Lavender, please pose the next question.

 

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Yes, you're absolutely correct, Lavender.  "God Bless America" was the best known song in the whole movie. I would think that anyone who had seen the movie would certainly remember it.  It became so associated with Kate Smith that years later, she was hired by the Philadelphia Flyers hockey team to sing it before hockey games, because they considered her to be their good luck charm.  Now, it is played or sung during the seventh inning stretch at every major league baseball game.

 

Lavender, please pose the next question.

oakie, doakie Miles :)

 

He started in vaudeville and made it to Broadway in his teens in a musical that was made into a film. He did a low budget programmer then had a role in the film version of the Broadway musical he had been in. He married a singer/dancer and they appeared in a few films together. He was an excellent tap dancer, but unfortunately did not live a long life. Who was this talented tapper and name at least a couple of those musical films ??? Extra to name his singer/dancer wife ?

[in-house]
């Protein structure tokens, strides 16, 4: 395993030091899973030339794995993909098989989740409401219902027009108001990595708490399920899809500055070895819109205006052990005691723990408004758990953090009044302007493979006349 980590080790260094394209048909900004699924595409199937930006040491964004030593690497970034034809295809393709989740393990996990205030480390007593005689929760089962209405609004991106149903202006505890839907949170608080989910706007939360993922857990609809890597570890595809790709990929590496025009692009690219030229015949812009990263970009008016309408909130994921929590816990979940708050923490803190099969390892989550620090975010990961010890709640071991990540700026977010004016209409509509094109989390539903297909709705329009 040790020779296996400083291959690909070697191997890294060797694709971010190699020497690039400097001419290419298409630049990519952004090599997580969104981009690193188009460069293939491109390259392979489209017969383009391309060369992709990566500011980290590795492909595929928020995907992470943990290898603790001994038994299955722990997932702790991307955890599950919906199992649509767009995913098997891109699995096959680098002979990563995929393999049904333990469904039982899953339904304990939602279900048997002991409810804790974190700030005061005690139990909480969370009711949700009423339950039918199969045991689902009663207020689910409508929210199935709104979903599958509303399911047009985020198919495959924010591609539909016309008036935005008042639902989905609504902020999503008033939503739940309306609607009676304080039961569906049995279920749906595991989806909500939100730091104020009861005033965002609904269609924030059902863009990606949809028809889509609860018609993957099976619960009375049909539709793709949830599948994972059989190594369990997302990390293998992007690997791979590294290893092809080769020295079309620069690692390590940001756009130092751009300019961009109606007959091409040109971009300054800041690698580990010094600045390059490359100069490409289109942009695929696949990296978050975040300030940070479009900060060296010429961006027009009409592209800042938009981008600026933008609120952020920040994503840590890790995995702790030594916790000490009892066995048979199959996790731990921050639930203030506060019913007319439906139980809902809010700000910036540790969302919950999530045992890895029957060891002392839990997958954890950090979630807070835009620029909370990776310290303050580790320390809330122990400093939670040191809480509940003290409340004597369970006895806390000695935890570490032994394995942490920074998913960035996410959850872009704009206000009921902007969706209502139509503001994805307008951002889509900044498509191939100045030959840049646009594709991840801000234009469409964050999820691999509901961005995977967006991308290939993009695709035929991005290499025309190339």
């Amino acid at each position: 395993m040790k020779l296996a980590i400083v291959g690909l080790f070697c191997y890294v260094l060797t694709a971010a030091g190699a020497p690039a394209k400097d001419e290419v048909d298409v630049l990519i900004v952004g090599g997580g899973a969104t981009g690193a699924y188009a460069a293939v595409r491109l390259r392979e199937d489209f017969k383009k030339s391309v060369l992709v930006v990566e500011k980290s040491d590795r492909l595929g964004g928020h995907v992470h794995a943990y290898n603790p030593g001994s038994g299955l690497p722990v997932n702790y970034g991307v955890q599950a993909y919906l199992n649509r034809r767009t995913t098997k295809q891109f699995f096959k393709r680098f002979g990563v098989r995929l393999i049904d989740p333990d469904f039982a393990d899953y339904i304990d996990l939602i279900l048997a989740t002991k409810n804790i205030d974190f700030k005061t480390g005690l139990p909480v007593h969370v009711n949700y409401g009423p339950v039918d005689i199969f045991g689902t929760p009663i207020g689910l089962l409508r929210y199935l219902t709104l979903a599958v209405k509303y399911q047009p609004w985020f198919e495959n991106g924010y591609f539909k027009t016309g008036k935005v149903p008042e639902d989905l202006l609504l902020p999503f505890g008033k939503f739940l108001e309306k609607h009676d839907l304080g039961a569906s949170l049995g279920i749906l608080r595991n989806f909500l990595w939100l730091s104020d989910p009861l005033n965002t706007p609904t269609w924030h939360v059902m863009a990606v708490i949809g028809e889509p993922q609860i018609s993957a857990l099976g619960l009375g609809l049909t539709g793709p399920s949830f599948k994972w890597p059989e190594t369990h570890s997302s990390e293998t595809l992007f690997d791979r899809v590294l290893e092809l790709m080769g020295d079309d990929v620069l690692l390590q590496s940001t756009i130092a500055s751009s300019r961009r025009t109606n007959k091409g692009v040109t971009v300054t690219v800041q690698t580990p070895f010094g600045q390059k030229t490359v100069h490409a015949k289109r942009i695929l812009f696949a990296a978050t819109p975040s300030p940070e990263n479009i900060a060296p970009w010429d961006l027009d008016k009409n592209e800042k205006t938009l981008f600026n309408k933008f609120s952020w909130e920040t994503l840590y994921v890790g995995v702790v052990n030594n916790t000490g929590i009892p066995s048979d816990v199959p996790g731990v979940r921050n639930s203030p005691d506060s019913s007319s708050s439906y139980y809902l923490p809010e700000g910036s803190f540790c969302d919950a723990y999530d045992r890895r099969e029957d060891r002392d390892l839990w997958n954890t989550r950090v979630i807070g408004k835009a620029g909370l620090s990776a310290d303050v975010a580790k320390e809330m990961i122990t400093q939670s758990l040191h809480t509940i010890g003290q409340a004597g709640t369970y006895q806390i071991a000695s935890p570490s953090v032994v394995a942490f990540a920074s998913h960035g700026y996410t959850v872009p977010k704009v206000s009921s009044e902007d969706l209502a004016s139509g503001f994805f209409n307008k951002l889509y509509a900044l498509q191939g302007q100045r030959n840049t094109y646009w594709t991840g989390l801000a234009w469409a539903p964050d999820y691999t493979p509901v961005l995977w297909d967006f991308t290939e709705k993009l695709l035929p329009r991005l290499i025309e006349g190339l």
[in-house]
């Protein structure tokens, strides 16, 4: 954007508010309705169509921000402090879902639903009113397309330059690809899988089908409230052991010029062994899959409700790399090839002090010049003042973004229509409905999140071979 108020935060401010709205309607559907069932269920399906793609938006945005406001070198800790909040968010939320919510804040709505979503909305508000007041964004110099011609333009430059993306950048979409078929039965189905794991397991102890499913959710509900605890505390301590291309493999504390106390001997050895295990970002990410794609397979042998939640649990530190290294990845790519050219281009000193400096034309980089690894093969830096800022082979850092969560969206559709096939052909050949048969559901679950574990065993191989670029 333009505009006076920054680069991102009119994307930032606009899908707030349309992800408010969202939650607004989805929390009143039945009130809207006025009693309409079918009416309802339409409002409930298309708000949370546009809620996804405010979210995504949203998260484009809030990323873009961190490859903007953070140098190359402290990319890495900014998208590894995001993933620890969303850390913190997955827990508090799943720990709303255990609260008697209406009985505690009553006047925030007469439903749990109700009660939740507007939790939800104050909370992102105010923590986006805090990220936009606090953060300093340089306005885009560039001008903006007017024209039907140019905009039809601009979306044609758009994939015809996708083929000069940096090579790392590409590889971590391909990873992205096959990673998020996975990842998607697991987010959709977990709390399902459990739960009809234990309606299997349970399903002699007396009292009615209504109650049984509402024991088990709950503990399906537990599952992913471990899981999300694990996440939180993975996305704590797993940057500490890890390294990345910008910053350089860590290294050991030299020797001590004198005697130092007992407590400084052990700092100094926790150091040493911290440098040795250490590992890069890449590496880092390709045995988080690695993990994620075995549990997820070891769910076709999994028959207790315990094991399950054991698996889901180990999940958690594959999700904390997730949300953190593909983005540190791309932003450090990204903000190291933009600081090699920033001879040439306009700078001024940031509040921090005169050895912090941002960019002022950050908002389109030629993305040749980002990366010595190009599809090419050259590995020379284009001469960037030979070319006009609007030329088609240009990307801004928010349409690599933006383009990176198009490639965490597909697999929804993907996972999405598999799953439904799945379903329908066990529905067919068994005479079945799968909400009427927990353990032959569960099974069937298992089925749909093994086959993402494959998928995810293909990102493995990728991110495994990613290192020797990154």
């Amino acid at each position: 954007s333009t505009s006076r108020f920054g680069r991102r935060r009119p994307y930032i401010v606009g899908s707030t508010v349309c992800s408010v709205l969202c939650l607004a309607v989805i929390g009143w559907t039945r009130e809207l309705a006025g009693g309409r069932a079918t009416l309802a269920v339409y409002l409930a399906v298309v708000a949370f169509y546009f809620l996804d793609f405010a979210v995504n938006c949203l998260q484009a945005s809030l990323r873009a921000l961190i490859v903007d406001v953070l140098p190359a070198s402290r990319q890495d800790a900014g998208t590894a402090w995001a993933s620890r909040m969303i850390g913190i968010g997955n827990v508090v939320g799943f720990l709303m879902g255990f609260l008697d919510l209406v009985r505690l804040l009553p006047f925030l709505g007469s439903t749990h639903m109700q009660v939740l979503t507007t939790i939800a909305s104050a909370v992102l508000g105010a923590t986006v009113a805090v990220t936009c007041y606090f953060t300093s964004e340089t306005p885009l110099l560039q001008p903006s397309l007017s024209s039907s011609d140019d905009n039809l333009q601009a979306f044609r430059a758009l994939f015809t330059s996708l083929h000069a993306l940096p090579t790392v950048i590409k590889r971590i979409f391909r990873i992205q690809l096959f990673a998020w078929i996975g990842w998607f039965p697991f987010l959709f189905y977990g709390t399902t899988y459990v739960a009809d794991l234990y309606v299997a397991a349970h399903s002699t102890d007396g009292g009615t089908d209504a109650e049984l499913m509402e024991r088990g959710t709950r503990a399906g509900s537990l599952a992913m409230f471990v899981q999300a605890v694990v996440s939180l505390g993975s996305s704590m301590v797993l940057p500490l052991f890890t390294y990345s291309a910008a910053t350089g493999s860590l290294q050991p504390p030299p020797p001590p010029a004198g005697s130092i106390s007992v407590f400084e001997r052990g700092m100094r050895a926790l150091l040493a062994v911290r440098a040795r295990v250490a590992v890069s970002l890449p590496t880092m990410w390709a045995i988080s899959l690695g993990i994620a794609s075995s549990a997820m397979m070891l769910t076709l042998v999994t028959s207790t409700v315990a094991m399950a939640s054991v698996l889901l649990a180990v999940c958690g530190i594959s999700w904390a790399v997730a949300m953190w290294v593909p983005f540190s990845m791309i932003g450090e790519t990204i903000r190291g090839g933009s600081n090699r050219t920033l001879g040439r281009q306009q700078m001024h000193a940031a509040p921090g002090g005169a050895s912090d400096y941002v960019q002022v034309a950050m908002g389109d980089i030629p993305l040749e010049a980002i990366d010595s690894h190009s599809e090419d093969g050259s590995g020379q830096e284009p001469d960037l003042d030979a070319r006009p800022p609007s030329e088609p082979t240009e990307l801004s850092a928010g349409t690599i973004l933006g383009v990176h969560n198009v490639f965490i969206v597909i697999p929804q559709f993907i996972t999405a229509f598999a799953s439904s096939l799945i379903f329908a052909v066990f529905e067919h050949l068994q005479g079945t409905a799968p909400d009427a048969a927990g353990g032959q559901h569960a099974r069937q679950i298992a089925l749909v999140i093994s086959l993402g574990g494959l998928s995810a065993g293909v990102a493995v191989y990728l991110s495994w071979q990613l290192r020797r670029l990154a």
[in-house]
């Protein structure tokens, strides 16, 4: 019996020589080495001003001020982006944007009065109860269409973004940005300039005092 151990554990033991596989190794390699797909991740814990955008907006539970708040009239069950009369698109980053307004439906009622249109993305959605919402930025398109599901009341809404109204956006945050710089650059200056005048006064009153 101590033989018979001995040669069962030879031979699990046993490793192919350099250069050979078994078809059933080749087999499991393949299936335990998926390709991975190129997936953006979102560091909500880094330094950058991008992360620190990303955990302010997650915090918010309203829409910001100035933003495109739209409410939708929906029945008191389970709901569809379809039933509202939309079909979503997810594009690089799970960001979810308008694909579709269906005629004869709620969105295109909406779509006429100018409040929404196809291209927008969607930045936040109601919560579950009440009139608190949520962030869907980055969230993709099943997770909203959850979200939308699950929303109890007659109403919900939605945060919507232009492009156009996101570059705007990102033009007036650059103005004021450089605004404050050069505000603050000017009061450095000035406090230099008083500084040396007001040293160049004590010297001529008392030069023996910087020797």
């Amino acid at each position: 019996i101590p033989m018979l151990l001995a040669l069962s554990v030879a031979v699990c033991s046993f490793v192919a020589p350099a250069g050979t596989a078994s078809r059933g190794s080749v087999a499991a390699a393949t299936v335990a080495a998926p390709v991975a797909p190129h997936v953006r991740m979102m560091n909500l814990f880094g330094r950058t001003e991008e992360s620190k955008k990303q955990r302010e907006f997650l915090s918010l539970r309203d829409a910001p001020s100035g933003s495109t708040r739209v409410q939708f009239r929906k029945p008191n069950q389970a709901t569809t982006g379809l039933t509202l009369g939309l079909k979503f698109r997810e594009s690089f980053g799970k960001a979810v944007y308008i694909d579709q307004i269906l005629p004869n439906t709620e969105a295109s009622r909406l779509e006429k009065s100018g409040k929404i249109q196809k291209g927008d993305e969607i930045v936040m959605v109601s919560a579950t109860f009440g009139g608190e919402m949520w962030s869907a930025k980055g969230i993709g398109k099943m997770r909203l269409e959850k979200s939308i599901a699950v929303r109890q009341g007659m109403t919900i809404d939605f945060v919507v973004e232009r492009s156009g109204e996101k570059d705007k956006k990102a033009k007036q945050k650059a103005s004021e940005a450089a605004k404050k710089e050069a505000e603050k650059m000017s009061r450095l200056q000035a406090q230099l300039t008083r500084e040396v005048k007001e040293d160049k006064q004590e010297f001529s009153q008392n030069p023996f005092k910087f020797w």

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Is it Ray McDonald?  He was married to singer/dancer Peggy Ryan and appeared in several films with her and he died at the age of 38.  The only thing that doesn't match up is that he was in the Broadway production of Babes in Arms, but he wasn't in the film version.  He did, however, have a role in Babes on Broadway.

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Perfectly correct on all counts star, it is Ray McDonald and extra credit for naming his wife Peggy Ryan. Although not part of the question, the role he played in one of the Andy Hardy movies as the kid who commits suicide was a bit of a shocker.

Excellent work and it's your thread. Star :)

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No, Irving Berlin appeared in the stage show, not on the radio.  Apparently, you didn't watch the film last week, or you would certainly know the answer.  The song had been removed from the original World War I show, "Yip, Yip, Yaphank".  

No, I didn't.  It has been a few years since I saw the movie and was relying entirely on memory.

 

It does remind me that I need to rewatch it.

 

Berlin did indeed later appear in a WWII movie and re-sing the song.